You don't need an exorcist when listening to the completely un-Satanic tones of Geoff Lloyd on Virgin's 10pm Monday to Thursday slot, but the DJ does confess to having been a "printer's devil" or gopher in a run-down Macclesfield print works. In fact, it was the other workers there who got up to the devilish tricks.
The newsagent's where Lloyd had a delivery round seems to have acted as an under-age labour exchange, as it was here that Lloyd heard of a job going at the local print works. "I started when I was 15. I went there every night after school for £1 an hour and in 1989 that seemed a hell of a lot: £10 a week. I went there full-time for the summer after I left school. To this day I've no idea what the job was."
He has a clear memory of being given piles of A4-sized pieces of cardboard on which were stamped circles and crescents. As these shapes were not completely cut out, his task was to detach them and dispose of the left-over cardboard. He asked his superiors what happened to the enormous numbers of cardboard shapes but received only cagey replies. Much later he asked listeners to his radio show if they happened to know but they were in the dark too. (Readers' suggestions will be gratefully received.)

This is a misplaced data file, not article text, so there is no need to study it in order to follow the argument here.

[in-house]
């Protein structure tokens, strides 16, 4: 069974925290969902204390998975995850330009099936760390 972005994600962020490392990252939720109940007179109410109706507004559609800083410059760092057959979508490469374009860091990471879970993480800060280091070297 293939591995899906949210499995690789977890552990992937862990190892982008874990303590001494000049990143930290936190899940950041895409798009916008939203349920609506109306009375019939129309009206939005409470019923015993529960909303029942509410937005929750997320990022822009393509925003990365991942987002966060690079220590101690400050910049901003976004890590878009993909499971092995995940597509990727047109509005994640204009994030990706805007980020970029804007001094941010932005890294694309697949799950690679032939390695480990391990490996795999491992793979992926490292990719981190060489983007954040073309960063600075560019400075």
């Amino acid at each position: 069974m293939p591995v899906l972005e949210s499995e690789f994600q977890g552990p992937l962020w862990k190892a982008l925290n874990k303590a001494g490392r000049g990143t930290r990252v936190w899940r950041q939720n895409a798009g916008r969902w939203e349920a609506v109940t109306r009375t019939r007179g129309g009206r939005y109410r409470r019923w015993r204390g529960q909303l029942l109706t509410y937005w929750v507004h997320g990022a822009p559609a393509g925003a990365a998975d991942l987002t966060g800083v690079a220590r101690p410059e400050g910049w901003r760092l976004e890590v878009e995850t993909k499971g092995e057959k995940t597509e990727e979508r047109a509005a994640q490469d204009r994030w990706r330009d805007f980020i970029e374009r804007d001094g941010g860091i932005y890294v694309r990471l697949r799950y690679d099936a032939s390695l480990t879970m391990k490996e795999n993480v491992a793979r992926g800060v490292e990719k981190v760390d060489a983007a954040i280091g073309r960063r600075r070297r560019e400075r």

"You got the impression that you were there to have practical jokes played on you. The worst was to do with my regular teenage acne. One of the men said, 'Have you tried this stuff?' and I washed my face in some kind of printing acid. It got rid of the spots - and a lot of the skin on my face."
Print works had a long tradition of playing less than generous japes on new employees. Lloyd can be thankful he wasn't sent out for a left-handed tea pot but he was told to go to a shop for a "long stand", which meant that he was left standing for a long time while the assistants scratched their heads over this non-existent item. "I was sent to the DIY shop for the element for a light bulb," he recalls.
There was another unsolved mystery: "I found a bag of cheques, all made out to what seemed like huge amounts of money but nobody seemed interested."
Whatever its faults as a working environment, the print factory had at least employed him. (Later he applied to Sainsbury's as a trolley-pusher - "You don't expect the competition to be too fierce" - but he received the standard letter of rejection.) Most important for his later career, he acquired a sense of how radio becomes part of the routine of factory life.
"You remember you're preaching, as it were, to a broad church. I don't want to say anything that makes anyone throw a tool at the radio." Unlike several broadcasters we could all name.